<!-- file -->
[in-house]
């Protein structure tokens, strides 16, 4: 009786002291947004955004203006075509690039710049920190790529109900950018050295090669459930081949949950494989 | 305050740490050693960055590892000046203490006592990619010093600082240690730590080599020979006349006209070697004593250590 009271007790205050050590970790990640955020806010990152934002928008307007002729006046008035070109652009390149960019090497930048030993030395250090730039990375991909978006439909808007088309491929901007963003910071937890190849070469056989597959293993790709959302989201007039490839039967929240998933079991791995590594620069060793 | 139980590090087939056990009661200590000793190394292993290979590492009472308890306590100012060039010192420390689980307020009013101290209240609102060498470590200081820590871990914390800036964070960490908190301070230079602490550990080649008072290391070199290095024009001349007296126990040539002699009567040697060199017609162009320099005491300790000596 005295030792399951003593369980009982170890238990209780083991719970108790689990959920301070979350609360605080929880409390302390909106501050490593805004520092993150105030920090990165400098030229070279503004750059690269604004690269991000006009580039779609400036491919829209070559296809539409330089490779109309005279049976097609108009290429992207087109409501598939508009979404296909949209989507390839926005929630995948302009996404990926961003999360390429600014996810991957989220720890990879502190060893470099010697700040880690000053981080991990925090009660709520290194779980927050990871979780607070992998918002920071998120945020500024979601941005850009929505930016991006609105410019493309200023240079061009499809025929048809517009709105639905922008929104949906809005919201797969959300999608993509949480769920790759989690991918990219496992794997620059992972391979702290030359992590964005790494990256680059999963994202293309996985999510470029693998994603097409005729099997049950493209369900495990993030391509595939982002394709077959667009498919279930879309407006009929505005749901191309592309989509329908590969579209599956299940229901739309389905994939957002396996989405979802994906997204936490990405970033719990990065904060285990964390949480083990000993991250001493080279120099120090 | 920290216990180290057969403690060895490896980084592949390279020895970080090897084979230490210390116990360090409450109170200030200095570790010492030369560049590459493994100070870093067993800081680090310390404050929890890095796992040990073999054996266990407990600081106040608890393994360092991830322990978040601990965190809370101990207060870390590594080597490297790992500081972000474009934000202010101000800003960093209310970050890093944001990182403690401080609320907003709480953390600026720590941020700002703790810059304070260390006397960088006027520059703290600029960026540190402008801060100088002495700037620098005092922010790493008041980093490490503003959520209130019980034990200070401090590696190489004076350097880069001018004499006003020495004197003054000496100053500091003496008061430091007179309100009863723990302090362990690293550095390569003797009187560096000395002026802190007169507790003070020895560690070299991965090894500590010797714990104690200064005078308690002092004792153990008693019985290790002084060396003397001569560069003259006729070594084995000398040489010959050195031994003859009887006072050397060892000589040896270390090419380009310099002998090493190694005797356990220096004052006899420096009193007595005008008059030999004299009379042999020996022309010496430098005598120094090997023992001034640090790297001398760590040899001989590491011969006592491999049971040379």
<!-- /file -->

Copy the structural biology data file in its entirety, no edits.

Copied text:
[in-house]
């Protein structure tokens, strides 16, 4: 009786002291947004955004203006075509690039710049920190790529109900950018050295090669459930081949949950494989 | 305050740490050693960055590892000046203490006592990619010093600082240690730590080599020979006349006209070697004593250590 009271007790205050050590970790990640955020806010990152934002928008307007002729006046008035070109652009390149960019090497930048030993030395250090730039990375991909978006439909808007088309491929901007963003910071937890190849070469056989597959293993790709959302989201007039490839039967929240998933079991791995590594620069060793 | 139980590090087939056990009661200590000793190394292993290979590492009472308890306590100012060039010192420390689980307020009013101290209240609102060498470590200081820590871990914390800036964070960490908190301070230079602490550990080649008072290391070199290095024009001349007296126990040539002699009567040697060199017609162009320099005491300790000596 005295030792399951003593369980009982170890238990209780083991719970108790689990959920301070979350609360605080929880409390302390909106501050490593805004520092993150105030920090990165400098030229070279503004750059690269604004690269991000006009580039779609400036491919829209070559296809539409330089490779109309005279049976097609108009290429992207087109409501598939508009979404296909949209989507390839926005929630995948302009996404990926961003999360390429600014996810991957989220720890990879502190060893470099010697700040880690000053981080991990925090009660709520290194779980927050990871979780607070992998918002920071998120945020500024979601941005850009929505930016991006609105410019493309200023240079061009499809025929048809517009709105639905922008929104949906809005919201797969959300999608993509949480769920790759989690991918990219496992794997620059992972391979702290030359992590964005790494990256680059999963994202293309996985999510470029693998994603097409005729099997049950493209369900495990993030391509595939982002394709077959667009498919279930879309407006009929505005749901191309592309989509329908590969579209599956299940229901739309389905994939957002396996989405979802994906997204936490990405970033719990990065904060285990964390949480083990000993991250001493080279120099120090 | 920290216990180290057969403690060895490896980084592949390279020895970080090897084979230490210390116990360090409450109170200030200095570790010492030369560049590459493994100070870093067993800081680090310390404050929890890095796992040990073999054996266990407990600081106040608890393994360092991830322990978040601990965190809370101990207060870390590594080597490297790992500081972000474009934000202010101000800003960093209310970050890093944001990182403690401080609320907003709480953390600026720590941020700002703790810059304070260390006397960088006027520059703290600029960026540190402008801060100088002495700037620098005092922010790493008041980093490490503003959520209130019980034990200070401090590696190489004076350097880069001018004499006003020495004197003054000496100053500091003496008061430091007179309100009863723990302090362990690293550095390569003797009187560096000395002026802190007169507790003070020895560690070299991965090894500590010797714990104690200064005078308690002092004792153990008693019985290790002084060396003397001569560069003259006729070594084995000398040489010959050195031994003859009887006072050397060892000589040896270390090419380009310099002998090493190694005797356990220096004052006899420096009193007595005008008059030999004299009379042999020996022309010496430098005598120094090997023992001034640090790297001398760590040899001989590491011969006592491999049971040379």